A new Palestinian-influenced pop-up restaurant from a trio of Chicago service industry members debuts for dine-in and takeout Wednesday inside a Wicker Park bar. Yamma, an affectionate phrase for “my mother” in Arabic, offers “health-conscious, flavorful, allergen-sensitive Mediterranean food” though the lens of Ruba Hassan’s desire to highlight her family’s culinary culture. She and her partners have signed on for a year-long stint at Pint, 1547 N. Milwaukee Avenue.
Pint, with its red phone booths that are familiar in the UK, may not lend itself naturally to Middle Eastern food, but Hassan and company will give it a go. At first Hassan reached out to ghost kitchens, but eventually connected with Pint owner Kevin O’Donnell who was already looking for a new direction of his kitchen. Pint was founded in 2004.
Salads abound in various sizes like tabbouleh (parsley, cracked bulgar wheat) and a chickpea and kale caesar (roasted chickpeas, onion, cucumber, sun-dried tomato). Patrons will also find wraps with traditional Arabic shrak bread or bowls with rice vermicelli or maftoul (Palestinian wheat couscous) — in varieties like Shish Tawook (grilled and spiced chicken, tahini, toum, whipped feta, sumac onions, romaine) and Lamb Meshwi (khyar bi laban, pickled turnips, sumac onions, tahini).
Hassan is reluctant to serve an all-vegetarian menu; she says it would be a tough sell for many Arab families, so there are meat and fish options. For the most part, though, she and Hubbard want to draw attention to healthy replacements like mushrooms, which maintain a meaty essence without veering into factory-made alternatives like Impossible and Beyond meat replacements. They also plan to soon introduce a weekly meal service for vegetarians and omnivores.
While Hassan’s heritage provides inspiration, executive chef Tierra Hubbard (Chef’s Special Cocktail Bar) will execute her vision. They’re joined by director of operations Katie Poplawski to launch with a menu of mezze-style starters and snacks such as a spicy muhammara dip (flame-roasted red pepper, walnuts, pomegranate molasses) and lentil fritters with creamy harissa.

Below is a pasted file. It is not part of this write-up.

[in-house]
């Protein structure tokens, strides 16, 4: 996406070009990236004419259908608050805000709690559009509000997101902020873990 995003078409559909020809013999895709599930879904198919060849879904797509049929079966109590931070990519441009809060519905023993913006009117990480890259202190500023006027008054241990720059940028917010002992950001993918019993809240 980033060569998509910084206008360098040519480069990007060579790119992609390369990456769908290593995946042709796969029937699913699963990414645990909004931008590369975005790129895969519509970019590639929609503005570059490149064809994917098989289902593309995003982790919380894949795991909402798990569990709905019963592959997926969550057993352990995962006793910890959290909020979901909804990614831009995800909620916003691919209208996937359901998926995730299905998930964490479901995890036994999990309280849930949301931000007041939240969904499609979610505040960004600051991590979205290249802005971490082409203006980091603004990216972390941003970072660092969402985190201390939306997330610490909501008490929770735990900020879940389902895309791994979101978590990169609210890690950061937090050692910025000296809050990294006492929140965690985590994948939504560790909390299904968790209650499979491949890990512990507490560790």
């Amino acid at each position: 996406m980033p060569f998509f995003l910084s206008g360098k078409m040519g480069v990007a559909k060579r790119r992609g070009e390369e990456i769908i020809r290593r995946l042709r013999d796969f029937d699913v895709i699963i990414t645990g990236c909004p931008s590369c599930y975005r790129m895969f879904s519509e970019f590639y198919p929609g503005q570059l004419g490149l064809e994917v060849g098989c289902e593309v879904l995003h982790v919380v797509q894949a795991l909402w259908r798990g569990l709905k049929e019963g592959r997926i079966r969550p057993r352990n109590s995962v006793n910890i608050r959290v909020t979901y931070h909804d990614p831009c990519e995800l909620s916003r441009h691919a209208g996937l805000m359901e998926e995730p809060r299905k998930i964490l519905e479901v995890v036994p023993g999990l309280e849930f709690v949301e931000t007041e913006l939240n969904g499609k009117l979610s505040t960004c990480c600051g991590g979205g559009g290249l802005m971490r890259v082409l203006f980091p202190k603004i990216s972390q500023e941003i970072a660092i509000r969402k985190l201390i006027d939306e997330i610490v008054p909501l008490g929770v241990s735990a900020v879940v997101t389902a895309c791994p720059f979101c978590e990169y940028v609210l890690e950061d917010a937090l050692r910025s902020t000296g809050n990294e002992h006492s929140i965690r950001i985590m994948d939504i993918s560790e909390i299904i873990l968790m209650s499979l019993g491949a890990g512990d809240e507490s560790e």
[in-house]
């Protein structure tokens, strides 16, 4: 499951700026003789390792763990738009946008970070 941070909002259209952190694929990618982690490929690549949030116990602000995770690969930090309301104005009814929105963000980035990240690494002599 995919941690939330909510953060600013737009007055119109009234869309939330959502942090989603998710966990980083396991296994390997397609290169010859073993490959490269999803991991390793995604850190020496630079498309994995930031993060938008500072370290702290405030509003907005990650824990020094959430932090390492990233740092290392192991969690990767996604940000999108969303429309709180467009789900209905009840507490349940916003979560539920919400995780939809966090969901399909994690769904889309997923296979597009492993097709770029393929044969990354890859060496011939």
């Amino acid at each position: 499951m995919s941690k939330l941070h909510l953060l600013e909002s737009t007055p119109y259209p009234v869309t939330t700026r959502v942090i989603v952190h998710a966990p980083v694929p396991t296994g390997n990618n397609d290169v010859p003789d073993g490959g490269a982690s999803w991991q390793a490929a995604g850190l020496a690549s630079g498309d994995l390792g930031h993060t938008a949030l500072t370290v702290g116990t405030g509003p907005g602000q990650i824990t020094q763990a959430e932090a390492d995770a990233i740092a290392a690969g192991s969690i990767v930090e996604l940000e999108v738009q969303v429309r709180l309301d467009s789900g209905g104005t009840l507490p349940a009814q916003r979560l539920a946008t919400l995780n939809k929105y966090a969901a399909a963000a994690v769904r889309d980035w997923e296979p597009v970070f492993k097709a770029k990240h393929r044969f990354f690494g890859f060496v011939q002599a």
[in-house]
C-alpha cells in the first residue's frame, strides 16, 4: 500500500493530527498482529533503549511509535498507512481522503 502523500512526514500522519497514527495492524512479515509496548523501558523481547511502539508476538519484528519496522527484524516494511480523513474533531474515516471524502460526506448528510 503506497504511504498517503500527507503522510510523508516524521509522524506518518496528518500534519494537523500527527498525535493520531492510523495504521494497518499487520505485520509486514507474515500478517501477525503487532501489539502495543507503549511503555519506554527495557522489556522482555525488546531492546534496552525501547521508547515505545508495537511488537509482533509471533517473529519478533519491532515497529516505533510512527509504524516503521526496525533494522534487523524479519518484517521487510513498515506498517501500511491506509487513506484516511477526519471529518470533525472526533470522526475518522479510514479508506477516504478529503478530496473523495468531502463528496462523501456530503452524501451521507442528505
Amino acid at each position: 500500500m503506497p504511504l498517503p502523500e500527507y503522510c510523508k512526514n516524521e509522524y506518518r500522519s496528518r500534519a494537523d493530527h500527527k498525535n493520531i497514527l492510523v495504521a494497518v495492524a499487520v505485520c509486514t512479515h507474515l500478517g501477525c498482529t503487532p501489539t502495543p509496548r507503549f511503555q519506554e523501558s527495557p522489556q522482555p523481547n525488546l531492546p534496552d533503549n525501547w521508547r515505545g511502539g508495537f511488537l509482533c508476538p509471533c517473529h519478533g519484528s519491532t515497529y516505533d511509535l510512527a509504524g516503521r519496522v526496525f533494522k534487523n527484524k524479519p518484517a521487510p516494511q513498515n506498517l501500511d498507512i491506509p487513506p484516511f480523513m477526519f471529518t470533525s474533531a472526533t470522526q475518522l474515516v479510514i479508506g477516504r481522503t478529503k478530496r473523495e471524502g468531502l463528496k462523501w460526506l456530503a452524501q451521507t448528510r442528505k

“I come from a Palestinian background and food is a very important part of our culture, especially as women,” says Hassan, who was born and raised in Chicago’s suburbs. “Growing up, I had to reclaim my own culture, with all the growing pains of being very American and having to adapt. During that process I birthed Yamma, I guess.”
The group hope that Yamma’s menu will help novices gain a better understanding of Palestinian food. The cuisine is usually grouped with Middle Eastern cuisines, Hassan says, but is probably closer to what Americans think of as Mediterranean food with influences from Greece, Egypt, and Morocco. It’s important for her to make explicit the relationship between the menu and her heritage as part of a larger mission to educate others about Palestinian culture, which she feels is too often reduced to news briefs about violence in the Middle East.
“It was very striking to me growing up — [Palestinian] restaurant owners would lie about their identity and say they were Jordanian or Lebanese. Retaining the word Palestinian matters, it’s under attack more-so literally today... It’s important to honor the land, my mother’s — and our ancestors’ — long, hard hours in the kitchen to make this food possible.”
The Chicago-area’s Palestinian population centers in South Suburban Bridgeview, about 15 miles southwest of the Loop. They are about 85,000 Palestinians in the area, and there’s a stretch of Bridgeview known as Little Palestine. Notable restaurants include Al Bawadi Grill. Hassan also referenced a location of chain Naf Naf Grill in Uptown as an influence.
While keying on Palestinian cooking, Yamma adds to a solid group of Middle Eastern options in the area which include Taxim, Istanbul Cafe, IDOF, Sultan’s Market, Rumi Middle Eastern Grill, and Falafel & Grill.
- ‘Palestine Is Not Just Geography, It’s How We Cook and Eat and Talk’ [Eater]